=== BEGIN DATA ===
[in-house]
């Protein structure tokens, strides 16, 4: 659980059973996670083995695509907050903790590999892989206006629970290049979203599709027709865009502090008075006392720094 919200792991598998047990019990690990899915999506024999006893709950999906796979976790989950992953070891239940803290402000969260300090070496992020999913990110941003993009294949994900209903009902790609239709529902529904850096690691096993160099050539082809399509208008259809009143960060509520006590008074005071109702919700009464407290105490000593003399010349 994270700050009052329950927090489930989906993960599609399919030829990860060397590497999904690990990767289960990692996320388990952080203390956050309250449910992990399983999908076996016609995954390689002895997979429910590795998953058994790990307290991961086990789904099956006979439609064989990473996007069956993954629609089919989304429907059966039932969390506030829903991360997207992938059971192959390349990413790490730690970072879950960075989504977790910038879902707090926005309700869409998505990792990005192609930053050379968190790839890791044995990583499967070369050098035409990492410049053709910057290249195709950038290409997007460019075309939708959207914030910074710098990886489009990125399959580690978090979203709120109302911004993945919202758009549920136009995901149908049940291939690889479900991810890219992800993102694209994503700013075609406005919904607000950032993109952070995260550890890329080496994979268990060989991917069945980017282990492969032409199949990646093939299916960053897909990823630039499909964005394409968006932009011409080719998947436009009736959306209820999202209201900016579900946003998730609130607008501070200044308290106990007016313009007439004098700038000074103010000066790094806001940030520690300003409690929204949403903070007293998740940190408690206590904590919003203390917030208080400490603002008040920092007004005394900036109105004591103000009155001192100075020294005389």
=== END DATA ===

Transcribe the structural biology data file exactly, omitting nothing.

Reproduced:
[in-house]
């Protein structure tokens, strides 16, 4: 659980059973996670083995695509907050903790590999892989206006629970290049979203599709027709865009502090008075006392720094 919200792991598998047990019990690990899915999506024999006893709950999906796979976790989950992953070891239940803290402000969260300090070496992020999913990110941003993009294949994900209903009902790609239709529902529904850096690691096993160099050539082809399509208008259809009143960060509520006590008074005071109702919700009464407290105490000593003399010349 994270700050009052329950927090489930989906993960599609399919030829990860060397590497999904690990990767289960990692996320388990952080203390956050309250449910992990399983999908076996016609995954390689002895997979429910590795998953058994790990307290991961086990789904099956006979439609064989990473996007069956993954629609089919989304429907059966039932969390506030829903991360997207992938059971192959390349990413790490730690970072879950960075989504977790910038879902707090926005309700869409998505990792990005192609930053050379968190790839890791044995990583499967070369050098035409990492410049053709910057290249195709950038290409997007460019075309939708959207914030910074710098990886489009990125399959580690978090979203709120109302911004993945919202758009549920136009995901149908049940291939690889479900991810890219992800993102694209994503700013075609406005919904607000950032993109952070995260550890890329080496994979268990060989991917069945980017282990492969032409199949990646093939299916960053897909990823630039499909964005394409968006932009011409080719998947436009009736959306209820999202209201900016579900946003998730609130607008501070200044308290106990007016313009007439004098700038000074103010000066790094806001940030520690300003409690929204949403903070007293998740940190408690206590904590919003203390917030208080400490603002008040920092007004005394900036109105004591103000009155001192100075020294005389």